3.3 Education

The people in advanced country, education is taken for granted whereas in most developing countries the educational system is not clearly regulated / structured. Hamdi (2013, p. 143) states that globalization benefited the education system in developing countries, which grew throughout the last years. This, for example, can be observed in the decrease of illiteracy rate. A report of UNESCO (2017) shows that from the years 2014 to 2016 the number of adults reported as illiterate dropped from 758 million to 750 million.  

However, Globalization can also impact the economy growth of developing countries negatively. This can be observed through “Brain-Drain”, which Lowell and Findlay (2001, p. 6)  highlight as the phenomenon of high emigration of people with higher education. According to Hamdi (2013) more and more qualified workers, mostly from such sectors like science, IT and medicine, leave their country with the goal to earn higher income and enjoy “greater lifestyle prospects” in developed countries. Lowell and Findlay (2001, p. 4) describe (emphasise) that high number of skilled emigration leads to a decrease in the number of educated employees and in economic growth, which will then result in increase in poverty and inequality between the rich and poor. However some researchers argue that there can be benefits through Brain-Drain, which they call Optimal Brain-Drain  or Brain Circulation. In Migration Of Highly Skilled Persons From Developing Countries, Optimal Brain-Drain is defined as “just the right amount of skilled emigration”(Lowell & Findlay, 2001, p. 6). Additionally, Brain Circulation is when migrants who emigrated to pursue an education or a carrier in an advanced county, return to their motherland to work. The economists state that returned migrants will increase the productivity and effectivity of the nation with their gained experiences and knowledge from a more developed country (Lowell & Findlay, 2001, p. 5 – 7).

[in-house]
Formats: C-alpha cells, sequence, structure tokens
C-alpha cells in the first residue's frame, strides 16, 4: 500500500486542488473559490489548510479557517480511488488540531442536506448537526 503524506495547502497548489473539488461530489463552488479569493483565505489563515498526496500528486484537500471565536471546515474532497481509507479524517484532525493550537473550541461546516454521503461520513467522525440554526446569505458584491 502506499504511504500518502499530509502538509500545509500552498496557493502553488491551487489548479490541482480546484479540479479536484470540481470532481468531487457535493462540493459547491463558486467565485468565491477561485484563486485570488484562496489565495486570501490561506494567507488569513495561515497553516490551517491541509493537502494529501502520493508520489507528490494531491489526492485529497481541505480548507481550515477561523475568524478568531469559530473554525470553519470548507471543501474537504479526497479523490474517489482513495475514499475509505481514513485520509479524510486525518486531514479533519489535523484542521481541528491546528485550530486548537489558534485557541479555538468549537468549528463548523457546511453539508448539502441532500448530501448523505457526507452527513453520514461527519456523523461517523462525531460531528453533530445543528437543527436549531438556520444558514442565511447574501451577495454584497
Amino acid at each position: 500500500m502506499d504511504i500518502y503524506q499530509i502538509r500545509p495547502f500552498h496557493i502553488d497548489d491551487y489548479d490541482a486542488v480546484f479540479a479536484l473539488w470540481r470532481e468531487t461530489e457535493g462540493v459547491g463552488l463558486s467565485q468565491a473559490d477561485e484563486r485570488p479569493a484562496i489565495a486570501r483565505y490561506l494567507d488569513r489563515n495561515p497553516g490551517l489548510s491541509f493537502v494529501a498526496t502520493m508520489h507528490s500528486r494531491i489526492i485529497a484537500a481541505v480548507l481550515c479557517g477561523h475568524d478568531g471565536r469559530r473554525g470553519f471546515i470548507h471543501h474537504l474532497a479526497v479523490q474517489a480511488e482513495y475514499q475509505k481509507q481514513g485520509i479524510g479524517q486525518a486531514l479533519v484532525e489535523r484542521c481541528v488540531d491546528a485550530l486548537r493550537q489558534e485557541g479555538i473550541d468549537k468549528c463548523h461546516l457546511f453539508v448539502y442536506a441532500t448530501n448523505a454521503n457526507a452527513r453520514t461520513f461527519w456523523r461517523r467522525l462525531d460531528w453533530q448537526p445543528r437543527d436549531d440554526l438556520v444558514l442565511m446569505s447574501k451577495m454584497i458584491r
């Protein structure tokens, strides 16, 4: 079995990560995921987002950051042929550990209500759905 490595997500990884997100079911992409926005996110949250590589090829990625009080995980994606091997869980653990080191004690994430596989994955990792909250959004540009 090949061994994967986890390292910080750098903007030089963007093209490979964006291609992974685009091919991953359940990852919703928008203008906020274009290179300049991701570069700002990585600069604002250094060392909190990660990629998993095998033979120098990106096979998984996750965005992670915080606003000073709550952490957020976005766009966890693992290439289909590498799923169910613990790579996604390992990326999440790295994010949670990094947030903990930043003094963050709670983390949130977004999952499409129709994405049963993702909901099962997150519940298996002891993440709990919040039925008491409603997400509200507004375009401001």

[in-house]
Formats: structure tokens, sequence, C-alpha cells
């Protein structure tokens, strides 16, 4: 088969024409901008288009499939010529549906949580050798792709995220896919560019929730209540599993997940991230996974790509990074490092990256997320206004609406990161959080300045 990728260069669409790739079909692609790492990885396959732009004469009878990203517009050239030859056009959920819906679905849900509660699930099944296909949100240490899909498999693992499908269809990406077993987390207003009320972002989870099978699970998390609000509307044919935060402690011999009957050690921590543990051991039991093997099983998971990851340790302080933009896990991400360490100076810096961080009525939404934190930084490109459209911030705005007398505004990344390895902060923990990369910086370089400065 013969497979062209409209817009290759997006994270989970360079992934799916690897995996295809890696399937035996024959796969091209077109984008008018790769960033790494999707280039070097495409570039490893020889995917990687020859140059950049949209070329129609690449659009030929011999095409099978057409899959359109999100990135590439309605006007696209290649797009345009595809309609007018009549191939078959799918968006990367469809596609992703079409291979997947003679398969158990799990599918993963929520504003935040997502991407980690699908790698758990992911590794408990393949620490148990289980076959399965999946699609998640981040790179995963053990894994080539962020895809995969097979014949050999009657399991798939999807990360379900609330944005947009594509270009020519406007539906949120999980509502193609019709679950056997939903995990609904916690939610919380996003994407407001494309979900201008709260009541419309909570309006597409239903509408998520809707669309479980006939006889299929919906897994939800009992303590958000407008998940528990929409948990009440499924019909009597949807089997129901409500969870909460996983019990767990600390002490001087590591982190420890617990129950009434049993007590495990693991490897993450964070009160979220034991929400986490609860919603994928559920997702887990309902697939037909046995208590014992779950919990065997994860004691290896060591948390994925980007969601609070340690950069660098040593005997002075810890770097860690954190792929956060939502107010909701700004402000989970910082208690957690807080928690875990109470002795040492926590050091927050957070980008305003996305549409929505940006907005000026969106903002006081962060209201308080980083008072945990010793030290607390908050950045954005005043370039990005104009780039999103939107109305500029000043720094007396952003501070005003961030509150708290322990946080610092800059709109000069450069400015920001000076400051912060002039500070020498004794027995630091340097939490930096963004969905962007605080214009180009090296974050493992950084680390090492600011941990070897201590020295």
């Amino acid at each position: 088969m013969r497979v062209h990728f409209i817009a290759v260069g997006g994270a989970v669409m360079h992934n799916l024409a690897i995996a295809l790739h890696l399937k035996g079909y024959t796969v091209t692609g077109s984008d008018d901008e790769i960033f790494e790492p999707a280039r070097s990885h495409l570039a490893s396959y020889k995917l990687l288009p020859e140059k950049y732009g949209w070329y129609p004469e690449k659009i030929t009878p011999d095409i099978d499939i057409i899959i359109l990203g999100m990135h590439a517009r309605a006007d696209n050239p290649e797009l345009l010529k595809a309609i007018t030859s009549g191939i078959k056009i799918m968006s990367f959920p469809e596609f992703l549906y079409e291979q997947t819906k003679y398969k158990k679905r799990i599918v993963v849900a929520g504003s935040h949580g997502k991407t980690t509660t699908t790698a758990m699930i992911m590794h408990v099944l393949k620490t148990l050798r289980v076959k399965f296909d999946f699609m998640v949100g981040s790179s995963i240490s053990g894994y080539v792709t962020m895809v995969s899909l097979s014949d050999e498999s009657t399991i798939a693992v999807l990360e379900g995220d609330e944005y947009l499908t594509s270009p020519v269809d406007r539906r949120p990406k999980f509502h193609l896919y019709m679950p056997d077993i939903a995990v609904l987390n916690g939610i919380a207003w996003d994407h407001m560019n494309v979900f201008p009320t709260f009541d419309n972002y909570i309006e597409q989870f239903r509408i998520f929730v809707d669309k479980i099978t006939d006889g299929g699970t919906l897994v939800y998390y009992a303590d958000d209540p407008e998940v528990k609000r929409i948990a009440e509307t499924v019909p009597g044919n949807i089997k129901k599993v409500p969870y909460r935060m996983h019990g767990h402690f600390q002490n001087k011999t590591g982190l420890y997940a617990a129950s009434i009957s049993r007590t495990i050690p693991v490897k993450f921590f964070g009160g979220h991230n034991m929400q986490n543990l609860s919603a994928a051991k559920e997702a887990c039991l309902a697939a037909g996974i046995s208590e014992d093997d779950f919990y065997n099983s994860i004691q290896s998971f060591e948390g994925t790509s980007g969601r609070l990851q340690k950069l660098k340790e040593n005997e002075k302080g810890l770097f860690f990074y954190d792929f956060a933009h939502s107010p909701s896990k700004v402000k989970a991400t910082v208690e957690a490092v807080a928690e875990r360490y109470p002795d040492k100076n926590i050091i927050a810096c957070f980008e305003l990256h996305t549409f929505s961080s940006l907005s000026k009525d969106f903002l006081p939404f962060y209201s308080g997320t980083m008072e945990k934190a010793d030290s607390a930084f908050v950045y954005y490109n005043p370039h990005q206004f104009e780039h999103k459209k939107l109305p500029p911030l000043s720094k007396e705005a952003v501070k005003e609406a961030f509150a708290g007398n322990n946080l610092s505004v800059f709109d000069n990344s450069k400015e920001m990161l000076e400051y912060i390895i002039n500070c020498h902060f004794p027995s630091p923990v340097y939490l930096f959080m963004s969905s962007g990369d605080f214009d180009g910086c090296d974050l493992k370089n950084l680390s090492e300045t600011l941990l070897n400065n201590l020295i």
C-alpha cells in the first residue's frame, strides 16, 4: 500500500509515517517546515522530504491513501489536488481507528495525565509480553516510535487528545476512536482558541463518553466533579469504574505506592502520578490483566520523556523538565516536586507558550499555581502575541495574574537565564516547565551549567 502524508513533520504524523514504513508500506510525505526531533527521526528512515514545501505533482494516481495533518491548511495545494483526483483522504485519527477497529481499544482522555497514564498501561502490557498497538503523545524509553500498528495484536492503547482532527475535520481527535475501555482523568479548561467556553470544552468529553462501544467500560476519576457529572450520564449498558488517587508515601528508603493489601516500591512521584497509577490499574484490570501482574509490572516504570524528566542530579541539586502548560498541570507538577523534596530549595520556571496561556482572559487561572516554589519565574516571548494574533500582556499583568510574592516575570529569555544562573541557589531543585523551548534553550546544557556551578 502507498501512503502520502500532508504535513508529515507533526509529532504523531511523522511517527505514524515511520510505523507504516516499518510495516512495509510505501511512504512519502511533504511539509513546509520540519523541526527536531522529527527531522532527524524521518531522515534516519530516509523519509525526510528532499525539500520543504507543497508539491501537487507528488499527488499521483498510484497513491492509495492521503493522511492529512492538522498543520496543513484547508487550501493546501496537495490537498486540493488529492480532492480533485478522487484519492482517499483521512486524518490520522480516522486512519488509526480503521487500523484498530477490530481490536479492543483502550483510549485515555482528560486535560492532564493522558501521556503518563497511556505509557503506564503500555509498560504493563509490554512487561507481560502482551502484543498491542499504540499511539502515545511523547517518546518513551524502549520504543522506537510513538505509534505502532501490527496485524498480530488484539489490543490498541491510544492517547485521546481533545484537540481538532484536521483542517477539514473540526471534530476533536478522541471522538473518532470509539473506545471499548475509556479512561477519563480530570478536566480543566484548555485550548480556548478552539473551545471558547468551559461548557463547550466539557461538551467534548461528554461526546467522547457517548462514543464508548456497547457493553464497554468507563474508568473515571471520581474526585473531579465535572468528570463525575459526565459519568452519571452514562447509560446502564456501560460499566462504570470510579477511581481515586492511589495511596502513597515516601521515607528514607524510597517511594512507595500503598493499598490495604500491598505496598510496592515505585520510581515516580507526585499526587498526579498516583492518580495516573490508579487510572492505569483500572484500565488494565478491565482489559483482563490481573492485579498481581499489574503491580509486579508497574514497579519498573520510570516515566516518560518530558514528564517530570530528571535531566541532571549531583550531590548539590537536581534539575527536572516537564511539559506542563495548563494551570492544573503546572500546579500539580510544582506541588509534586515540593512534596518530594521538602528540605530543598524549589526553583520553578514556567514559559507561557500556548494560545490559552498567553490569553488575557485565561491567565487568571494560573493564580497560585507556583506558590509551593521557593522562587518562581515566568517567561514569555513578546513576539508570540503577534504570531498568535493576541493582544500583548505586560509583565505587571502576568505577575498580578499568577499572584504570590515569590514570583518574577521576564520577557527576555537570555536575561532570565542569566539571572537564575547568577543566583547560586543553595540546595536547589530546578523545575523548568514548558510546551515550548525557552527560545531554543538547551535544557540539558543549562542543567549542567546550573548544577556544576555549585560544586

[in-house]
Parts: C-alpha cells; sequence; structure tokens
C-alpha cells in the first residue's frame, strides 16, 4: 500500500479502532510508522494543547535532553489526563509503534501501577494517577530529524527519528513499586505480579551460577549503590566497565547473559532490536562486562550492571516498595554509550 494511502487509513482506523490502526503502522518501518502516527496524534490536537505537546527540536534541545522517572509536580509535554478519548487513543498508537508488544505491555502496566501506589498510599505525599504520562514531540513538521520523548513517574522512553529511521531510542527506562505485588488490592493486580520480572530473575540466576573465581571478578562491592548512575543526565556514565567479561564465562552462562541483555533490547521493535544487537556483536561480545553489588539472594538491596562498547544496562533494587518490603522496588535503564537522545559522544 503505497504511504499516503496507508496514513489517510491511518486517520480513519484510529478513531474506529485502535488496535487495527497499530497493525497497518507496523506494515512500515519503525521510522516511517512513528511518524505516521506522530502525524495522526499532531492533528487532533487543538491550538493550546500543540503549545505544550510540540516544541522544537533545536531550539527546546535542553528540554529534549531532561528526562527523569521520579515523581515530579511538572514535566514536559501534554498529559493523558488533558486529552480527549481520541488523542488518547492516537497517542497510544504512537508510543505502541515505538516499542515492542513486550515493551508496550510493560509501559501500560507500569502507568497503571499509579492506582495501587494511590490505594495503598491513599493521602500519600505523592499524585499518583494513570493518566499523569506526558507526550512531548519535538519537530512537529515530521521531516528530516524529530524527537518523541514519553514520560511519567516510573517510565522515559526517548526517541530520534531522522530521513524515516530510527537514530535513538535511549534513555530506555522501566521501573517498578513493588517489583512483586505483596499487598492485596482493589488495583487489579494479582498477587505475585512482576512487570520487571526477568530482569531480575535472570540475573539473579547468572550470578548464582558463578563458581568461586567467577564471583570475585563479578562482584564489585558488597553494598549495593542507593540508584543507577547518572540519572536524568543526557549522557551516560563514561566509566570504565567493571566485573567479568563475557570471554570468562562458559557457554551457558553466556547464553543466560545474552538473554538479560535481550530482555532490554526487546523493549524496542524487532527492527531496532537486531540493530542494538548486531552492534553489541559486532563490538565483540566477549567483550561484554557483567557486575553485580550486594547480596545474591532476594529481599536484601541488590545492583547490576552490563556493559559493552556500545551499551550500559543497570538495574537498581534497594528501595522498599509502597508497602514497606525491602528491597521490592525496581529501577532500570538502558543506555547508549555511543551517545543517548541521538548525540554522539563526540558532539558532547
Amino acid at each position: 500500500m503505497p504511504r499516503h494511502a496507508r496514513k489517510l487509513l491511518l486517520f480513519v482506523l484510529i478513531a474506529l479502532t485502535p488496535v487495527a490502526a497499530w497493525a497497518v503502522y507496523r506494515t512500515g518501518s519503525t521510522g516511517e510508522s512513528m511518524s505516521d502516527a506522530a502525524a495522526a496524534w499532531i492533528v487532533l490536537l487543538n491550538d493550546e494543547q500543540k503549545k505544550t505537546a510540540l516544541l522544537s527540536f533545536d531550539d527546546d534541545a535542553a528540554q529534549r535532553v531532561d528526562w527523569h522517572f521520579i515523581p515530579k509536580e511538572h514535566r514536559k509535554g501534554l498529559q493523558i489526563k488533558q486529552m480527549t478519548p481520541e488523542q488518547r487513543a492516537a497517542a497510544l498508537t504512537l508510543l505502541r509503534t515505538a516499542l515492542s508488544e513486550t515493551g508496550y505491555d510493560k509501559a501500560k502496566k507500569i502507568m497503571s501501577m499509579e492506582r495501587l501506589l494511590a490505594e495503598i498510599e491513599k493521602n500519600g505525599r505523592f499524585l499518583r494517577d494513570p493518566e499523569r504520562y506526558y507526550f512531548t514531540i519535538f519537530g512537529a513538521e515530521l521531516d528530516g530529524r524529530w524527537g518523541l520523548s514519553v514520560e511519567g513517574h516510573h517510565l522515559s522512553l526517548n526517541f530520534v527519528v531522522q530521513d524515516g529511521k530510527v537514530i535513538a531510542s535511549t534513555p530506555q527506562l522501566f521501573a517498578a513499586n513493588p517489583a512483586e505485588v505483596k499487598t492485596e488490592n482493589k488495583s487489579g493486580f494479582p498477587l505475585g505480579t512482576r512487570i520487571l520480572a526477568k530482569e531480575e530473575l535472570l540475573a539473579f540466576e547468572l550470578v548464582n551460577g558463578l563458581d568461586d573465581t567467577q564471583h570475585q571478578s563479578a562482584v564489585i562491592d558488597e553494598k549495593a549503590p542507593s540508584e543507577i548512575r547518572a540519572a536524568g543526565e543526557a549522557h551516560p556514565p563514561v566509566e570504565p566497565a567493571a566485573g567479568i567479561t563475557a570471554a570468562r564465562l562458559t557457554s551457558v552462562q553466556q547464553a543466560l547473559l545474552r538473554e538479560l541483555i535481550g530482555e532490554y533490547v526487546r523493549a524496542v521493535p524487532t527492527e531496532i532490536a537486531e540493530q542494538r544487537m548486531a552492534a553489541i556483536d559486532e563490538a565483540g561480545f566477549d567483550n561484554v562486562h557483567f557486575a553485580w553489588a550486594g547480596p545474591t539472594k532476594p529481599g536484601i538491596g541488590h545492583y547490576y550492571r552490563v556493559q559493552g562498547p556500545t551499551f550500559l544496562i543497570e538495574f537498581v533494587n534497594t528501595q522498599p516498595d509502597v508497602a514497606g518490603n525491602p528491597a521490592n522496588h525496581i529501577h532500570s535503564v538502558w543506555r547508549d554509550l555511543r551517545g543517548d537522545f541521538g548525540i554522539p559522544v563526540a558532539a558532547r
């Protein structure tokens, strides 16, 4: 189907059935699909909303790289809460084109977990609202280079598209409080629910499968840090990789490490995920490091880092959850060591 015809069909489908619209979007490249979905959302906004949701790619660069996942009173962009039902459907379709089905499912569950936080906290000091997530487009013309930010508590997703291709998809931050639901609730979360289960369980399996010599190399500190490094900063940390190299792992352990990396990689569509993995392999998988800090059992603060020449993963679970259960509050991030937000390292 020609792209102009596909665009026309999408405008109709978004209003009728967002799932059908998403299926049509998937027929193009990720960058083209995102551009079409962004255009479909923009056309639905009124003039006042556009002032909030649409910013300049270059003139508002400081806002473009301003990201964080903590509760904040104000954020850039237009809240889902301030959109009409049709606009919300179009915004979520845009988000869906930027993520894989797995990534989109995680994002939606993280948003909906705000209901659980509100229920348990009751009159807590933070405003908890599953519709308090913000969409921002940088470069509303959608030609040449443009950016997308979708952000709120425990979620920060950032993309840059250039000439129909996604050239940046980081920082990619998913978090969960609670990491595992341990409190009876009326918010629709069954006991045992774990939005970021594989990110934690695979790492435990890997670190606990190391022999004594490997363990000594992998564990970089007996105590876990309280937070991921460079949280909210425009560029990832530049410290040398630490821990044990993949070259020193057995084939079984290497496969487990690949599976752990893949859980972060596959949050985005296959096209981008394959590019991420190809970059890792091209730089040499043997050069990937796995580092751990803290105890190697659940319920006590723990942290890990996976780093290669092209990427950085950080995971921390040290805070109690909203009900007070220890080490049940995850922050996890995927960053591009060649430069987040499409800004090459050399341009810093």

4.   Conclusion

The beginning of globalization goes several centuries back but many economists agree that only in the last decades it has strongly accelerated as a result of new technology for information and communication emerged. This phenomenon has various advantages and disadvantages depending on our concerns. This paper presents the effects globalization on developing nations, with the focus on the issues: economic state, health system and education. Globalization has benefited the economy of many developing countries, their economy is growing and flourishing. But these processes are progressing slowly so that they cannot keep up with developed countries and the income inequality is rising. Organizations such as WHO, NGO and Doctors Without Borders, which emerged in the process of globalization,  opened new possibilities to increase the overall life expectancy and living standards in developing countries by trying to eliminate diseases and provide education. However with globalization privatization and emigration of skilled people increased. My studies illustrated one great observation; Globalization has many different impacts on every sector of a developing country but altogether these effects have in one way or another a great impact on the economy of this country.